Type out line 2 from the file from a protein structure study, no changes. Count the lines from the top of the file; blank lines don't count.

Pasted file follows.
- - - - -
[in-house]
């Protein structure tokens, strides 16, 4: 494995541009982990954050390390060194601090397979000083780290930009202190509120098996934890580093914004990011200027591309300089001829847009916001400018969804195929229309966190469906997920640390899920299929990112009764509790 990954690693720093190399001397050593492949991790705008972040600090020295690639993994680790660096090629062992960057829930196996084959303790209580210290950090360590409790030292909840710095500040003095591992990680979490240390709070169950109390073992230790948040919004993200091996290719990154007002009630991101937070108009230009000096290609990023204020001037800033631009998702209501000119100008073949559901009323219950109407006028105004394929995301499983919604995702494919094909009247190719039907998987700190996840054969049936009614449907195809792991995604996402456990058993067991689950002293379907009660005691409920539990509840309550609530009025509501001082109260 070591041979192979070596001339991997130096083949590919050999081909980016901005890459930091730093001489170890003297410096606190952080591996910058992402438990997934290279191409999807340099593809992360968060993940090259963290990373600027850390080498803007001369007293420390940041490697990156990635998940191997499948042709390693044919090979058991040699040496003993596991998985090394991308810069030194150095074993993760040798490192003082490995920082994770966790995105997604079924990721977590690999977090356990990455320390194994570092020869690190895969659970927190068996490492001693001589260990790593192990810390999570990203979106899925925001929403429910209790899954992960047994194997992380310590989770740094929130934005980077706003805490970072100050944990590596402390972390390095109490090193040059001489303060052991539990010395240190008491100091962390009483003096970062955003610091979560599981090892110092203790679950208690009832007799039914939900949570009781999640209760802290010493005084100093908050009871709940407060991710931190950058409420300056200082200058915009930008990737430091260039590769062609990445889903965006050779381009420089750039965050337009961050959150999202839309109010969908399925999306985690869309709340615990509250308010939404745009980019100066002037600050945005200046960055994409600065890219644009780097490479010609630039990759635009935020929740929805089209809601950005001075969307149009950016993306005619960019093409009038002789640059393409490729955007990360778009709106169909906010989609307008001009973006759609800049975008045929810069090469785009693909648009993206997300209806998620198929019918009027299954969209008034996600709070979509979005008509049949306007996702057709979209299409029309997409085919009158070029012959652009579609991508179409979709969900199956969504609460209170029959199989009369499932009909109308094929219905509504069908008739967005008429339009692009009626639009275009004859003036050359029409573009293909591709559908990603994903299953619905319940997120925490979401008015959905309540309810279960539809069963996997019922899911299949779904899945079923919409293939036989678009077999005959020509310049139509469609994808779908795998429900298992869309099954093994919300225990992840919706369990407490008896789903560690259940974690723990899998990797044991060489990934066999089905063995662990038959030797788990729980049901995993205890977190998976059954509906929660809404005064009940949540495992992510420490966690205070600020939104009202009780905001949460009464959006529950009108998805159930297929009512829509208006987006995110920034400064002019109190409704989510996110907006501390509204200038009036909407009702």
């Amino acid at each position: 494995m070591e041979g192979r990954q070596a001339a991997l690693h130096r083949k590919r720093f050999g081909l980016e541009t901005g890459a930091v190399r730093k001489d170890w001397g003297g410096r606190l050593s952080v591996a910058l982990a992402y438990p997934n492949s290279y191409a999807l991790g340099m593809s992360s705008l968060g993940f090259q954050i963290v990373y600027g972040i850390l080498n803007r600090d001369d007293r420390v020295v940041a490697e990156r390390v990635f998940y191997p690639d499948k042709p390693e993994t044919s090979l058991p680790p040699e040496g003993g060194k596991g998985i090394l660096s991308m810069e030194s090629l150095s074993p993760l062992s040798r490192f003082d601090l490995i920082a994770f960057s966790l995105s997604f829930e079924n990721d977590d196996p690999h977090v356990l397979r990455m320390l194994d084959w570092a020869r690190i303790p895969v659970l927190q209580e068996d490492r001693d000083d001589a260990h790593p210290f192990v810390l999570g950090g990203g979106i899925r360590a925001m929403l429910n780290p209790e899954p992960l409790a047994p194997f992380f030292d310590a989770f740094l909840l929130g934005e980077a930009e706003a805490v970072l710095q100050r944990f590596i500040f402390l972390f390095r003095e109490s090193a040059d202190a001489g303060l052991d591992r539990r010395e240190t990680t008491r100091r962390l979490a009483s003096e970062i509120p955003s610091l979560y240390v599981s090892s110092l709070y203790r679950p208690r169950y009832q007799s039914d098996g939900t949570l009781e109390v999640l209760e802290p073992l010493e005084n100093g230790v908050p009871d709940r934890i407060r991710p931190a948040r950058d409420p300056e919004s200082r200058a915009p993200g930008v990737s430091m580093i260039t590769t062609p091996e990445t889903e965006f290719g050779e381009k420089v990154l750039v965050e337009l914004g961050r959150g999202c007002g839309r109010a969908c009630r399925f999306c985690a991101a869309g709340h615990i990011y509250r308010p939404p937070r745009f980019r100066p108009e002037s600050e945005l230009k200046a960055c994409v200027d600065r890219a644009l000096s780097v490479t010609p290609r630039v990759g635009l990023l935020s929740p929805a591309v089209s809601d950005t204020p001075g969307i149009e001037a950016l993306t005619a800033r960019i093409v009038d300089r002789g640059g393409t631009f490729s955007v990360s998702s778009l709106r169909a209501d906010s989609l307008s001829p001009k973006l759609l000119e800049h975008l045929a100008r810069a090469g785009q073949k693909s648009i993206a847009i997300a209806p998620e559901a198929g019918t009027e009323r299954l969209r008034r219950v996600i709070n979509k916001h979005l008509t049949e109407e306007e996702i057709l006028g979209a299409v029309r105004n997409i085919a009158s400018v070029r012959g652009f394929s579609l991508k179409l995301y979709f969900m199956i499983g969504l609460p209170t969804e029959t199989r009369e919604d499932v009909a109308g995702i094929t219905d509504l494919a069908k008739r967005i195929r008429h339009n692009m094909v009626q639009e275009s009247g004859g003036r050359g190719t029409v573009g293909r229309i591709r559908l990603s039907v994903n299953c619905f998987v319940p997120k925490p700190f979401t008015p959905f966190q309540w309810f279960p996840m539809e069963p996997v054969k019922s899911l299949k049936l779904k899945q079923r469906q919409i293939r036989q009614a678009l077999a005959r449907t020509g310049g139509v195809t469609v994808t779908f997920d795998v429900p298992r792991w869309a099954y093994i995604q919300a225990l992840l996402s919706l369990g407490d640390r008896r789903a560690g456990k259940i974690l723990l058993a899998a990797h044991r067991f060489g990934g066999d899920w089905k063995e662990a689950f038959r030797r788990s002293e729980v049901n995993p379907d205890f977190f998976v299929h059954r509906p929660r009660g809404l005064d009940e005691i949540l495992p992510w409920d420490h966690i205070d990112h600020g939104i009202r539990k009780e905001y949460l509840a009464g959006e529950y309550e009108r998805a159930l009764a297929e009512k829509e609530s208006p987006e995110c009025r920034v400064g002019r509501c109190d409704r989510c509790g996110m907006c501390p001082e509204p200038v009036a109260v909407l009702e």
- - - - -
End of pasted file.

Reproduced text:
């Protein structure tokens, strides 16, 4: 494995541009982990954050390390060194601090397979000083780290930009202190509120098996934890580093914004990011200027591309300089001829847009916001400018969804195929229309966190469906997920640390899920299929990112009764509790 990954690693720093190399001397050593492949991790705008972040600090020295690639993994680790660096090629062992960057829930196996084959303790209580210290950090360590409790030292909840710095500040003095591992990680979490240390709070169950109390073992230790948040919004993200091996290719990154007002009630991101937070108009230009000096290609990023204020001037800033631009998702209501000119100008073949559901009323219950109407006028105004394929995301499983919604995702494919094909009247190719039907998987700190996840054969049936009614449907195809792991995604996402456990058993067991689950002293379907009660005691409920539990509840309550609530009025509501001082109260 070591041979192979070596001339991997130096083949590919050999081909980016901005890459930091730093001489170890003297410096606190952080591996910058992402438990997934290279191409999807340099593809992360968060993940090259963290990373600027850390080498803007001369007293420390940041490697990156990635998940191997499948042709390693044919090979058991040699040496003993596991998985090394991308810069030194150095074993993760040798490192003082490995920082994770966790995105997604079924990721977590690999977090356990990455320390194994570092020869690190895969659970927190068996490492001693001589260990790593192990810390999570990203979106899925925001929403429910209790899954992960047994194997992380310590989770740094929130934005980077706003805490970072100050944990590596402390972390390095109490090193040059001489303060052991539990010395240190008491100091962390009483003096970062955003610091979560599981090892110092203790679950208690009832007799039914939900949570009781999640209760802290010493005084100093908050009871709940407060991710931190950058409420300056200082200058915009930008990737430091260039590769062609990445889903965006050779381009420089750039965050337009961050959150999202839309109010969908399925999306985690869309709340615990509250308010939404745009980019100066002037600050945005200046960055994409600065890219644009780097490479010609630039990759635009935020929740929805089209809601950005001075969307149009950016993306005619960019093409009038002789640059393409490729955007990360778009709106169909906010989609307008001009973006759609800049975008045929810069090469785009693909648009993206997300209806998620198929019918009027299954969209008034996600709070979509979005008509049949306007996702057709979209299409029309997409085919009158070029012959652009579609991508179409979709969900199956969504609460209170029959199989009369499932009909109308094929219905509504069908008739967005008429339009692009009626639009275009004859003036050359029409573009293909591709559908990603994903299953619905319940997120925490979401008015959905309540309810279960539809069963996997019922899911299949779904899945079923919409293939036989678009077999005959020509310049139509469609994808779908795998429900298992869309099954093994919300225990992840919706369990407490008896789903560690259940974690723990899998990797044991060489990934066999089905063995662990038959030797788990729980049901995993205890977190998976059954509906929660809404005064009940949540495992992510420490966690205070600020939104009202009780905001949460009464959006529950009108998805159930297929009512829509208006987006995110920034400064002019109190409704989510996110907006501390509204200038009036909407009702």